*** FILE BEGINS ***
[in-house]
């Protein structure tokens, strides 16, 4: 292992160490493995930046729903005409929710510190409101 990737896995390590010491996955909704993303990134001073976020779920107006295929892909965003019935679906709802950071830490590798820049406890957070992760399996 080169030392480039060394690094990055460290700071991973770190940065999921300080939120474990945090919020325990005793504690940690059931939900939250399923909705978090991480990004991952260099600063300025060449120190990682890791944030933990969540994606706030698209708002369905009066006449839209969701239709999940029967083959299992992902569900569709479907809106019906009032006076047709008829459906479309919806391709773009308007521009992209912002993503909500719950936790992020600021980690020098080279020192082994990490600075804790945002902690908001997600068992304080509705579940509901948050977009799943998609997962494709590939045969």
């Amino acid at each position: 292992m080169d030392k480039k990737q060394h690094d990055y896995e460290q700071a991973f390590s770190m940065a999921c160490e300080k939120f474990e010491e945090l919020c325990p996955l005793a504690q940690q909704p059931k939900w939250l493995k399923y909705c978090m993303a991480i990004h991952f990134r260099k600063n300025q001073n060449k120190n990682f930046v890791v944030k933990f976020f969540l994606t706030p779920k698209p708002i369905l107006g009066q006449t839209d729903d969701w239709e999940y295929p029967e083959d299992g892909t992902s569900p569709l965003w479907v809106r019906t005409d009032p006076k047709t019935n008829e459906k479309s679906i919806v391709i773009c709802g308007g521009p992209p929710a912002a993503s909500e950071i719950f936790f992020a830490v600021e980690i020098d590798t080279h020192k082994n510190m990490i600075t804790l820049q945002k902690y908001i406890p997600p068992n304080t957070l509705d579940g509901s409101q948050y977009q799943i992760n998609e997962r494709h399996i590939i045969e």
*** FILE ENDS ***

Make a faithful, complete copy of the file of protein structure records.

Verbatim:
[in-house]
């Protein structure tokens, strides 16, 4: 292992160490493995930046729903005409929710510190409101 990737896995390590010491996955909704993303990134001073976020779920107006295929892909965003019935679906709802950071830490590798820049406890957070992760399996 080169030392480039060394690094990055460290700071991973770190940065999921300080939120474990945090919020325990005793504690940690059931939900939250399923909705978090991480990004991952260099600063300025060449120190990682890791944030933990969540994606706030698209708002369905009066006449839209969701239709999940029967083959299992992902569900569709479907809106019906009032006076047709008829459906479309919806391709773009308007521009992209912002993503909500719950936790992020600021980690020098080279020192082994990490600075804790945002902690908001997600068992304080509705579940509901948050977009799943998609997962494709590939045969």
């Amino acid at each position: 292992m080169d030392k480039k990737q060394h690094d990055y896995e460290q700071a991973f390590s770190m940065a999921c160490e300080k939120f474990e010491e945090l919020c325990p996955l005793a504690q940690q909704p059931k939900w939250l493995k399923y909705c978090m993303a991480i990004h991952f990134r260099k600063n300025q001073n060449k120190n990682f930046v890791v944030k933990f976020f969540l994606t706030p779920k698209p708002i369905l107006g009066q006449t839209d729903d969701w239709e999940y295929p029967e083959d299992g892909t992902s569900p569709l965003w479907v809106r019906t005409d009032p006076k047709t019935n008829e459906k479309s679906i919806v391709i773009c709802g308007g521009p992209p929710a912002a993503s909500e950071i719950f936790f992020a830490v600021e980690i020098d590798t080279h020192k082994n510190m990490i600075t804790l820049q945002k902690y908001i406890p997600p068992n304080t957070l509705d579940g509901s409101q948050y977009q799943i992760n998609e997962r494709h399996i590939i045969e």